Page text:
Today’s NYT article on the potential from an interim government (see here) raises some interesting points and concerns. Increasingly, the delicate balance between trying to move quickly towards a new government and the need for a thorough review of the ballots is difficult to find. Every day that passes hurts the economy and Afghanistan’s stability further, but rushing the process could be incredibly costly to the long term legitimacy of the government. For this reason, an interim government makes sense on several levels, but would it really help solve the crisis? Here’s a quick run down of some of the costs and benefits that such a deal might create:
Reasons to support an interim government:
- The reason many in the international community will support an interim government is because it would facilitate key negotiations with at least some form of government in Afghanistan. For NATO and the Americanmilitary, this could mean a signing of the Bilateral Security Agreement (BSA) on the status of foreign troops in the country. Just as importantly, it would allow NGOs and other major donors to negotiate with a government ministries more effectively. (Before we get too carried away, however, these external pressures, I don’t think, are a reason to rush an internal political process), furthermore, there are real questions about whether an interim government would be any more effective than the current lame duck government – would the government that then followed honored all the negotiations? It’s certainly not clear.)
- The best reason to support an interim government is the economic impact that it would have on millions of Afghans. Currently economic development is at a standstill. Businessmen are investing abroad and almost everyone is in a wait-and-see holding pattern. An interim government or any government at this point, would alleviate some of that pressure and would allow for the economy to begin growing again.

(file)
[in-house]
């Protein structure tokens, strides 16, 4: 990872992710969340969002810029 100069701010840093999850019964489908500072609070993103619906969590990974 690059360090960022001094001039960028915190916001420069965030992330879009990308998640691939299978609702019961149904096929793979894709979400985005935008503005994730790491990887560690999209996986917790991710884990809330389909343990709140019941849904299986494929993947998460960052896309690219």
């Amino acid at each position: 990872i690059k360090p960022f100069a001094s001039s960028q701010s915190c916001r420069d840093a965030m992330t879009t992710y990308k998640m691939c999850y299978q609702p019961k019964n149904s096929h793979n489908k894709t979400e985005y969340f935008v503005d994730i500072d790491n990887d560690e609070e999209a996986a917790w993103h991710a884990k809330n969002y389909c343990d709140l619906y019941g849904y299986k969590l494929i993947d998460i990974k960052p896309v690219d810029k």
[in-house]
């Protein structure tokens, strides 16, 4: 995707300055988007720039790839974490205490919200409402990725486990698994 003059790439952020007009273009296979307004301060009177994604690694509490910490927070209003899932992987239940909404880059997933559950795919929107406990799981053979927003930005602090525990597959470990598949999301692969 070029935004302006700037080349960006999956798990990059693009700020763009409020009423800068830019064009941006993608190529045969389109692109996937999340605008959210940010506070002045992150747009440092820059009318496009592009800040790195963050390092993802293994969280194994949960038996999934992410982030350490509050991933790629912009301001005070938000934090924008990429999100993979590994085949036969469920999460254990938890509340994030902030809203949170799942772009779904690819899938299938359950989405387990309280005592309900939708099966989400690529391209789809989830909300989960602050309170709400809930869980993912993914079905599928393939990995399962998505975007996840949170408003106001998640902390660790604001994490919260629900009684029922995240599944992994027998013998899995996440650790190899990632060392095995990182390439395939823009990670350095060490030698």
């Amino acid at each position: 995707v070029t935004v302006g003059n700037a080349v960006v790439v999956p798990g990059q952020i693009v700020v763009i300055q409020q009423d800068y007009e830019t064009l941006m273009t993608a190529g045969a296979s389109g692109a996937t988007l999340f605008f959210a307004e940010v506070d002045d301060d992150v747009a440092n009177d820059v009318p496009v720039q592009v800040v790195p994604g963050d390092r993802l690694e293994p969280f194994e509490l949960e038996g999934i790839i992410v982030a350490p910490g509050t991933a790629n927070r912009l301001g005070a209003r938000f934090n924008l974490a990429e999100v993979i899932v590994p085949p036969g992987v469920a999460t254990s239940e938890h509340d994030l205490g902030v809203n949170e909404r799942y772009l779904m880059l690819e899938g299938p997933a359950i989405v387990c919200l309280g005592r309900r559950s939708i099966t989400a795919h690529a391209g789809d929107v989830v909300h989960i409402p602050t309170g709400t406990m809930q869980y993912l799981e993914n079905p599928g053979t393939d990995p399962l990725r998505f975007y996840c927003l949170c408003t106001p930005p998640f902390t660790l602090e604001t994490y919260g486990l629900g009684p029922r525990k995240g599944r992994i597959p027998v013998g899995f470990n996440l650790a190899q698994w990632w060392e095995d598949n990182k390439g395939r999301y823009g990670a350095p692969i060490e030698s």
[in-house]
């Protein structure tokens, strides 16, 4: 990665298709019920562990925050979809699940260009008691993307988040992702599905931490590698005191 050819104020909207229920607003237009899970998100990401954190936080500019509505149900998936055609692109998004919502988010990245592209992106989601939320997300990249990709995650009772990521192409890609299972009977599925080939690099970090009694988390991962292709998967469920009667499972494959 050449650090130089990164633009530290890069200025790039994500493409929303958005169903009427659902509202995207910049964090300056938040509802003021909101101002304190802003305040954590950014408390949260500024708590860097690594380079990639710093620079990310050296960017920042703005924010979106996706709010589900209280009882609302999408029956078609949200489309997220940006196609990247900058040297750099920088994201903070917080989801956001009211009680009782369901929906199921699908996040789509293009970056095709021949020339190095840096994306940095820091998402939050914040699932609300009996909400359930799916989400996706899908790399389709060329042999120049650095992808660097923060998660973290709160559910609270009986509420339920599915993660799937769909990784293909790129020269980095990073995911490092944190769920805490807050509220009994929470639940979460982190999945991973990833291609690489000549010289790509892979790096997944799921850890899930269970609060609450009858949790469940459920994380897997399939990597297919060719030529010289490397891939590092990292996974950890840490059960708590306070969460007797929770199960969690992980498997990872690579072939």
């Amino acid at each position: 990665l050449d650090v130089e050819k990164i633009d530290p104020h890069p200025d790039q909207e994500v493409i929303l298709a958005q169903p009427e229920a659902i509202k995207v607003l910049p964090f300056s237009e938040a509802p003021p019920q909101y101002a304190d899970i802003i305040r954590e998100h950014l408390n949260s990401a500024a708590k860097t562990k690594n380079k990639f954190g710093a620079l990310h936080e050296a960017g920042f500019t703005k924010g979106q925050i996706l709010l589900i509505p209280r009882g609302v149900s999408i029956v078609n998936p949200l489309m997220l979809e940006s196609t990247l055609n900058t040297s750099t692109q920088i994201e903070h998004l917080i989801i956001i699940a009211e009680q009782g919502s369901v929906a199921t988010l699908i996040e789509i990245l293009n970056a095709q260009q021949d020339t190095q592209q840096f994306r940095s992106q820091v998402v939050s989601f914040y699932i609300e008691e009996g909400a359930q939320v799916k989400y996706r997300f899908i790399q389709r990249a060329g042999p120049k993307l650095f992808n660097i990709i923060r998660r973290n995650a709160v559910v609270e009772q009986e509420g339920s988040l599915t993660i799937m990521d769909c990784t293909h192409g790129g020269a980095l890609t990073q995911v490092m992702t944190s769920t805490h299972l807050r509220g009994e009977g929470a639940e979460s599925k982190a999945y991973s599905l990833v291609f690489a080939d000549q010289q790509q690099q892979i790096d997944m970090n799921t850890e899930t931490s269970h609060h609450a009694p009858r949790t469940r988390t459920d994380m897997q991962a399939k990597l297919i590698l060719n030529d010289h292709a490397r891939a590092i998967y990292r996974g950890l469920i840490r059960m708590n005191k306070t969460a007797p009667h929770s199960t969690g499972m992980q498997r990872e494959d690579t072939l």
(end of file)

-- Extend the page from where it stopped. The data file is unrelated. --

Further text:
- Related, though perhaps less convincing, an interim government might help push back on some of the recent Taliban gains. While it is unclear how coordinated this is, the Taliban seems to have taken advantage of the current political crisis and made something of a push across the country, and a more coherent government response could slow this. That being said, the ANA is fairly separate from the political wrangling in Kabul and its not altogether clear that new political leadership would really change military approaches.
Reasons for concern:
- What would Karzai’s role in the government be? It’s difficult to see Karzai simply stepping aside for an interim president, however, keeping him on would certainly give the sense that the interim government would be pushing for a Ghani presidency. The NYT and other suggests the government would be made up of ministers and other key leaders from the Karzai government and even this would clearly still allow Karzai’s patronage network to remain in control of the key political resources in the country.
- Relatedly, is it even possible to set up an interim government that seems even slightly impartial? Almost every major actor in Afghan politics has come out aligning themselves with one of the two candidates. The religious leaders of the past who were seen as impartial either no longer have the same influence or have come out in support of the two candidates. In general, it’s difficult to see how one could find enough key figures who would appear to be impartial mediators.
- Would it be constitutional? It is hard to tell, but it seems likely that it would not be, particularly if Karzai remained in power. However, the constitution has already be delicate set aside on a couple of key issues over the past two months, but this seems like a much ruder shove that would be difficult to justify for those claiming to respect the constitution in resolving the crisis (which John Kerry and both the candidates have professed to do).
- If a interim government now, what next? It seems like an interim government could be the next step down the rabbit hole of political negotiations and manipulation by the political elite. If the international community supports this move, would they be in a position to stop another step later, for example, by Karzai trying to retain power more long term?
In sum, the economic argument is a strong one, but the causes for concern could all have long term repercussions. Afghan leaders and the international diplomats who support them, should think hard before they further complicate the process and open up another political pandora’s box.